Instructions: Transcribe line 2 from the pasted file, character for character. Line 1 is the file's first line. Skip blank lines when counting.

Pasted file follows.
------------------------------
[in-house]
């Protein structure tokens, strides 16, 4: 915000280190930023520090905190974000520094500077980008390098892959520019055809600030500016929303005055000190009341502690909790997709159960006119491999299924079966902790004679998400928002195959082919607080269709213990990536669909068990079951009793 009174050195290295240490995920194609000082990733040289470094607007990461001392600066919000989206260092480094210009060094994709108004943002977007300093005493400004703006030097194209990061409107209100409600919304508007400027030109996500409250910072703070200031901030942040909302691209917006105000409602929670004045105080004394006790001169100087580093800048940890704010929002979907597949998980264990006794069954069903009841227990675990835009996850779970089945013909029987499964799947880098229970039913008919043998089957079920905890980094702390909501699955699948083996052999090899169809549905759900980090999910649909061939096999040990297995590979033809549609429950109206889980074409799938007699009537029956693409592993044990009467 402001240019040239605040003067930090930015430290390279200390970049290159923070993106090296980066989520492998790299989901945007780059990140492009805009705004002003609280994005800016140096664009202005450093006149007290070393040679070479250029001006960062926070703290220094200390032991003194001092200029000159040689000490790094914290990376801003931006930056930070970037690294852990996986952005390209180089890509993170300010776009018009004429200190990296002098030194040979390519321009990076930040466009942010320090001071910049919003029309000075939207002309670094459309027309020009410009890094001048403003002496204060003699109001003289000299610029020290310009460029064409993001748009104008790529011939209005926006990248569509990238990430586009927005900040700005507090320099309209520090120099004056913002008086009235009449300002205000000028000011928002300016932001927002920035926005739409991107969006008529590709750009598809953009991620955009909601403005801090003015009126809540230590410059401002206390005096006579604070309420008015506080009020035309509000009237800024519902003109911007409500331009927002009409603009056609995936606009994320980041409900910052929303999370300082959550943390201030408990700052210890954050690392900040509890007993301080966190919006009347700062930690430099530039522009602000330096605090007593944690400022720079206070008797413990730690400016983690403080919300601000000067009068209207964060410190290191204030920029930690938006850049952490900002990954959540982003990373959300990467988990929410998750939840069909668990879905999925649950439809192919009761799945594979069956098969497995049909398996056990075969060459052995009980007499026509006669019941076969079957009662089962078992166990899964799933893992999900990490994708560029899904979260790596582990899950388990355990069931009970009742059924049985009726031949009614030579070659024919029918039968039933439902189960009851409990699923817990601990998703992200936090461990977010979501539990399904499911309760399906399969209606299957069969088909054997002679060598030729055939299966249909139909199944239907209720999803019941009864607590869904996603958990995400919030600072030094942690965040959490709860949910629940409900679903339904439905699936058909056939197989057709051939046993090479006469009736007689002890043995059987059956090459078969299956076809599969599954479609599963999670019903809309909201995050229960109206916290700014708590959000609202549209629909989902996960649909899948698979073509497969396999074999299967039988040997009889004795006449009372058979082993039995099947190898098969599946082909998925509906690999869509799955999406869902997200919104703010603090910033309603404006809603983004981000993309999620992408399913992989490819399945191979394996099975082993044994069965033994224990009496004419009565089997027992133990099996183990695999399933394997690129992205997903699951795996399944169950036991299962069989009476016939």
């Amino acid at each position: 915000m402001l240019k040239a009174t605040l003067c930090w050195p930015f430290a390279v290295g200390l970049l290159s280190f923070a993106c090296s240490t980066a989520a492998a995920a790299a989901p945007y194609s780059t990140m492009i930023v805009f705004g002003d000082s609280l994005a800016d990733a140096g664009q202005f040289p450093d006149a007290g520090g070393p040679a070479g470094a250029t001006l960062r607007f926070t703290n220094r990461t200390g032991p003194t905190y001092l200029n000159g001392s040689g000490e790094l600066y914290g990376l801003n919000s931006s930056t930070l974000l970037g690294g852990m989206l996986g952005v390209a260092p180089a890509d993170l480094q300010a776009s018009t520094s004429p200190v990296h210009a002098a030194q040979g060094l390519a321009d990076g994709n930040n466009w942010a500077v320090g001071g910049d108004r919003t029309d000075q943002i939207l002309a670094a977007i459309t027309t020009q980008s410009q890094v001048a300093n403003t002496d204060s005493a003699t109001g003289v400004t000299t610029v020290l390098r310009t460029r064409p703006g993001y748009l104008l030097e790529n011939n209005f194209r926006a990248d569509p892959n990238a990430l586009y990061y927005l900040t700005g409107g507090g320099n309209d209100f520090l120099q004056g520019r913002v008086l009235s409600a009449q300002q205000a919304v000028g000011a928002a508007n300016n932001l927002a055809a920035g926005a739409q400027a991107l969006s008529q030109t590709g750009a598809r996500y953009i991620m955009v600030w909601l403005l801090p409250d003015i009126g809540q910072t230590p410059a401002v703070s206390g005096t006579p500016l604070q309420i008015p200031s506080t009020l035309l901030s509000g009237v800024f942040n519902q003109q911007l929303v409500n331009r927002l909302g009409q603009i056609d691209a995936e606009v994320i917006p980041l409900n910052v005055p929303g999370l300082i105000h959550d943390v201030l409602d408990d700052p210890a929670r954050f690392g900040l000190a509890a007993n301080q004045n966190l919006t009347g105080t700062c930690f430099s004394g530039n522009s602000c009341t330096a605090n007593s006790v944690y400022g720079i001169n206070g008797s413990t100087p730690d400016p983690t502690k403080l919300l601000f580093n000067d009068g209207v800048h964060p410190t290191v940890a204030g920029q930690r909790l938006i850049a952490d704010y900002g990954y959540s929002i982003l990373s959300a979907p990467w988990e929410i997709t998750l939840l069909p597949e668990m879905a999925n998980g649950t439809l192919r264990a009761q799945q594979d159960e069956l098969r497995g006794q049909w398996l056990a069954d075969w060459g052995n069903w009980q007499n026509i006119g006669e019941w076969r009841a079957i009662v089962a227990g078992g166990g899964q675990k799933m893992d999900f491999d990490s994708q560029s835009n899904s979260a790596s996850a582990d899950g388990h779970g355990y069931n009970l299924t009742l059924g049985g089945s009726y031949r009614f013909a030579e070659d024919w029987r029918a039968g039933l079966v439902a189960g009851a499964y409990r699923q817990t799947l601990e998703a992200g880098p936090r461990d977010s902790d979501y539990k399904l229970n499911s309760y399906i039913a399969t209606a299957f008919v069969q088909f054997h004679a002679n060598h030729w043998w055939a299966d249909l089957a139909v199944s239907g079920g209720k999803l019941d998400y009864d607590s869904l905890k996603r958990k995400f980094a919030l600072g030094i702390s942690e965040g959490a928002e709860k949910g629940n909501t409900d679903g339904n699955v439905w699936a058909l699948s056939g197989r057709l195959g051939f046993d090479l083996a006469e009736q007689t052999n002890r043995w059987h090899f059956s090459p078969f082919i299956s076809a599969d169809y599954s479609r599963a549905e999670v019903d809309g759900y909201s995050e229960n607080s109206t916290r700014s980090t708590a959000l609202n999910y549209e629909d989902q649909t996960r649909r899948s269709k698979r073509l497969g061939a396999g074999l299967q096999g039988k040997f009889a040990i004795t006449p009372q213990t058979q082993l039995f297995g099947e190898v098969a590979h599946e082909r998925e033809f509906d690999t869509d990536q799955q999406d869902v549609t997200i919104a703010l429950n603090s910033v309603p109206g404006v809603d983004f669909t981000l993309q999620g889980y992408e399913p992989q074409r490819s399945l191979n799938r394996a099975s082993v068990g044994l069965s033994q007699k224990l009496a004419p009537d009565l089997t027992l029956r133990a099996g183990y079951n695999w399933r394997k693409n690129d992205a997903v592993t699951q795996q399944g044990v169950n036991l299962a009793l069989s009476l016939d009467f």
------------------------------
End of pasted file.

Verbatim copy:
């Protein structure tokens, strides 16, 4: 915000280190930023520090905190974000520094500077980008390098892959520019055809600030500016929303005055000190009341502690909790997709159960006119491999299924079966902790004679998400928002195959082919607080269709213990990536669909068990079951009793 009174050195290295240490995920194609000082990733040289470094607007990461001392600066919000989206260092480094210009060094994709108004943002977007300093005493400004703006030097194209990061409107209100409600919304508007400027030109996500409250910072703070200031901030942040909302691209917006105000409602929670004045105080004394006790001169100087580093800048940890704010929002979907597949998980264990006794069954069903009841227990675990835009996850779970089945013909029987499964799947880098229970039913008919043998089957079920905890980094702390909501699955699948083996052999090899169809549905759900980090999910649909061939096999040990297995590979033809549609429950109206889980074409799938007699009537029956693409592993044990009467 402001240019040239605040003067930090930015430290390279200390970049290159923070993106090296980066989520492998790299989901945007780059990140492009805009705004002003609280994005800016140096664009202005450093006149007290070393040679070479250029001006960062926070703290220094200390032991003194001092200029000159040689000490790094914290990376801003931006930056930070970037690294852990996986952005390209180089890509993170300010776009018009004429200190990296002098030194040979390519321009990076930040466009942010320090001071910049919003029309000075939207002309670094459309027309020009410009890094001048403003002496204060003699109001003289000299610029020290310009460029064409993001748009104008790529011939209005926006990248569509990238990430586009927005900040700005507090320099309209520090120099004056913002008086009235009449300002205000000028000011928002300016932001927002920035926005739409991107969006008529590709750009598809953009991620955009909601403005801090003015009126809540230590410059401002206390005096006579604070309420008015506080009020035309509000009237800024519902003109911007409500331009927002009409603009056609995936606009994320980041409900910052929303999370300082959550943390201030408990700052210890954050690392900040509890007993301080966190919006009347700062930690430099530039522009602000330096605090007593944690400022720079206070008797413990730690400016983690403080919300601000000067009068209207964060410190290191204030920029930690938006850049952490900002990954959540982003990373959300990467988990929410998750939840069909668990879905999925649950439809192919009761799945594979069956098969497995049909398996056990075969060459052995009980007499026509006669019941076969079957009662089962078992166990899964799933893992999900990490994708560029899904979260790596582990899950388990355990069931009970009742059924049985009726031949009614030579070659024919029918039968039933439902189960009851409990699923817990601990998703992200936090461990977010979501539990399904499911309760399906399969209606299957069969088909054997002679060598030729055939299966249909139909199944239907209720999803019941009864607590869904996603958990995400919030600072030094942690965040959490709860949910629940409900679903339904439905699936058909056939197989057709051939046993090479006469009736007689002890043995059987059956090459078969299956076809599969599954479609599963999670019903809309909201995050229960109206916290700014708590959000609202549209629909989902996960649909899948698979073509497969396999074999299967039988040997009889004795006449009372058979082993039995099947190898098969599946082909998925509906690999869509799955999406869902997200919104703010603090910033309603404006809603983004981000993309999620992408399913992989490819399945191979394996099975082993044994069965033994224990009496004419009565089997027992133990099996183990695999399933394997690129992205997903699951795996399944169950036991299962069989009476016939």